Yahoo CEO Marissa Mayer is tearing her way through the content celebrities, it seems.
First, news star Katie Couric. Then, prominent tech reviewer David Pogue.
Now, it seems, she has engaged herself in preliminary discussions with Ryan Seacrest’s multi-pronged entertainment production company about what one source called “interesting business opportunities.”
Oooh, I like interesting! Maybe a singing competition? Nope, he’s been there. Maybe a radio show? Yipes, he’s done that. Perhaps a New Year’s broadcast from New York’s Times Square. Does this guy get any sleep?
While Seacrest has indeed been all over the map, it’s largely been in traditional media zones like television. You may thank him now for unleashing the Kardashians upon the world, as well as the “Shahs of Sunset.”
But, the energetic media mogul has been increasingly interested in moving into the digital entertainment arena – he’s also been increasing his personal investing in the space.
Hence, Yahoo and Mayer, who has been personally using her own tech celeb status to try to interest a number of prominent media types to come look at the company as a viable platform for high-profile endeavors.
This has been tried by the Silicon Valley Internet giant many times before, mostly without a lot of groundbreaking. That said: Netflix’s “House of Cards,” people!
And, of course, Yahoo already has some great and successful – though less flashy – content efforts going, especially in sports and finance. These have been flat-out terrific over the years, though the new streaming content redesign does not do them any favors, IMHO.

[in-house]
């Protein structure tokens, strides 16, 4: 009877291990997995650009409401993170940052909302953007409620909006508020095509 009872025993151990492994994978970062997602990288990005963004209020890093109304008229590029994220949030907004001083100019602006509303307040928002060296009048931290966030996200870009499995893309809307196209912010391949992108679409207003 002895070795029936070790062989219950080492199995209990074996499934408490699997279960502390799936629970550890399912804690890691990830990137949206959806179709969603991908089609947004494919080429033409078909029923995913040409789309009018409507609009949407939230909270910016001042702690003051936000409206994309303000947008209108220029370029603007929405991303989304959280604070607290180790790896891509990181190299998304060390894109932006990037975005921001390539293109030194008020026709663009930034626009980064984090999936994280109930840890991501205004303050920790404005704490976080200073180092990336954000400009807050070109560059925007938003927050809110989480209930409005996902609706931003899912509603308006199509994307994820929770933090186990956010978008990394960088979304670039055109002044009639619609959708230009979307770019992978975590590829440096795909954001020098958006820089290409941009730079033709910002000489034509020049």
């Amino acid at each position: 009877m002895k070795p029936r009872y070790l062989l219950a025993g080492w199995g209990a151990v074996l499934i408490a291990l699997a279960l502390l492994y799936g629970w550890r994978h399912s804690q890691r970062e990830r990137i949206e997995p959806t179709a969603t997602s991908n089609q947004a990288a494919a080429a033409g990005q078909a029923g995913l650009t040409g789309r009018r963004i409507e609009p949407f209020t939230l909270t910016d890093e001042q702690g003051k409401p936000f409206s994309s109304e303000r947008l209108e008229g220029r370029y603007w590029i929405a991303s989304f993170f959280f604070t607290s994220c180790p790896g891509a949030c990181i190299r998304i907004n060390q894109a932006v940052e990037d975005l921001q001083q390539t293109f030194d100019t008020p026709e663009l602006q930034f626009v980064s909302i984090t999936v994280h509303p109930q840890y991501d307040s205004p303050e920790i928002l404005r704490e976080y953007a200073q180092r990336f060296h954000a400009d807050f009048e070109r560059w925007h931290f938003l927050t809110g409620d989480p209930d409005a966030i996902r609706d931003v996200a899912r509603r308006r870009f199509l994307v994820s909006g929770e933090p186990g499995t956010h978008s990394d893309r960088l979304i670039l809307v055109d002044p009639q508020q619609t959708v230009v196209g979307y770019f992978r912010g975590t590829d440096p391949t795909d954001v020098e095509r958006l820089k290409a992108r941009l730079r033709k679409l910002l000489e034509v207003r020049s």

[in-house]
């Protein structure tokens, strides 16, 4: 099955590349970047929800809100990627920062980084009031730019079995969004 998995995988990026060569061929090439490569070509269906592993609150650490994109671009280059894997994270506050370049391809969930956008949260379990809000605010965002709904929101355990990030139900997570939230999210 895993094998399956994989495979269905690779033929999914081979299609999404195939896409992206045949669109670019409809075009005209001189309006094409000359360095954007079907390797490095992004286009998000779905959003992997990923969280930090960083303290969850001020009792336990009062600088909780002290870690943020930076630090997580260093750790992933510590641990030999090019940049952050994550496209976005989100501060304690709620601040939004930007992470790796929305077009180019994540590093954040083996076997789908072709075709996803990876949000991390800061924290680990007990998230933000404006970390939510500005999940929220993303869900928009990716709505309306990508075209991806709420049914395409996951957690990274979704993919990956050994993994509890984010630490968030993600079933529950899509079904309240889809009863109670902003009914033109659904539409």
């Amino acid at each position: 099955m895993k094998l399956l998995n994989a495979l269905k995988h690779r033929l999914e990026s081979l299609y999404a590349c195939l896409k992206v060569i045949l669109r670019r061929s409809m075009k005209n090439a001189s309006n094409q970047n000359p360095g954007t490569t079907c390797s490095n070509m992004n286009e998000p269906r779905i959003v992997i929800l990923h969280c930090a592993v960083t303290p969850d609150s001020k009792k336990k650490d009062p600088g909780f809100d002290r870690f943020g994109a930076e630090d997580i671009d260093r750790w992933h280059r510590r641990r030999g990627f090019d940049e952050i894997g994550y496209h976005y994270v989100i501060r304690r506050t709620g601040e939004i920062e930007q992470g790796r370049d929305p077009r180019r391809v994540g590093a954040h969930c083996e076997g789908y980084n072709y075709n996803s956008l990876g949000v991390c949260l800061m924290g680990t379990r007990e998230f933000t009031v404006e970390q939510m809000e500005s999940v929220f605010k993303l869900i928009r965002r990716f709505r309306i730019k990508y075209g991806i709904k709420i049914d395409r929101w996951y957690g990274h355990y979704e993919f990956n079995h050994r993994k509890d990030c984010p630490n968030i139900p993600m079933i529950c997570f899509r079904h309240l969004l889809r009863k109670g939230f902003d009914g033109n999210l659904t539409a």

Apparently, Mayer wants more.
Any deal with Seacrest would not be like the one that Couric is mulling with Yahoo. She is talking to Mayer about doing an interview show that would run on the Yahoo home page. And Pogue will be working on a consumer tech vertical that apparently needs staff.
Sources said it would be to create some kind of original content, though sources also said the discussions are too early to tell. But, I’d expect video to be a big element in all these efforts.
As I previously wrote:
Strengthening its online video efforts has been a recent key focus for Mayer in reviving Yahoo’s fortunes, along with mobile, and sources said that she has talked a lot internally about creating some kind of competitor to Google’s YouTube. Yahoo already tried unsuccessfully to buy France’s Dailymotion, and has since been mulling other major acquisitions in the space.
Mayer has waded into the arena herself (like I said, she’s a hey-look-at-me CEO) in an unusual – but highly entertaining – video presentation of Yahoo’s second-quarter earnings that was formulated in a news-broadcast style.
On the show – which it most certainly was – she stressed the intent to make video a “primary area of investment over the next year.” It’s not just for jazz-hands purposes; video ads are a big area of revenue growth online as traditional graphical ads fade. Yahoo itself has seen a sharp falloff of those key moneymaking ads under Mayer’s regime, part of a larger trend impacting everyone.
I pinged Yahoo for a comment, and a spokesperson for Seacrest declined to comment.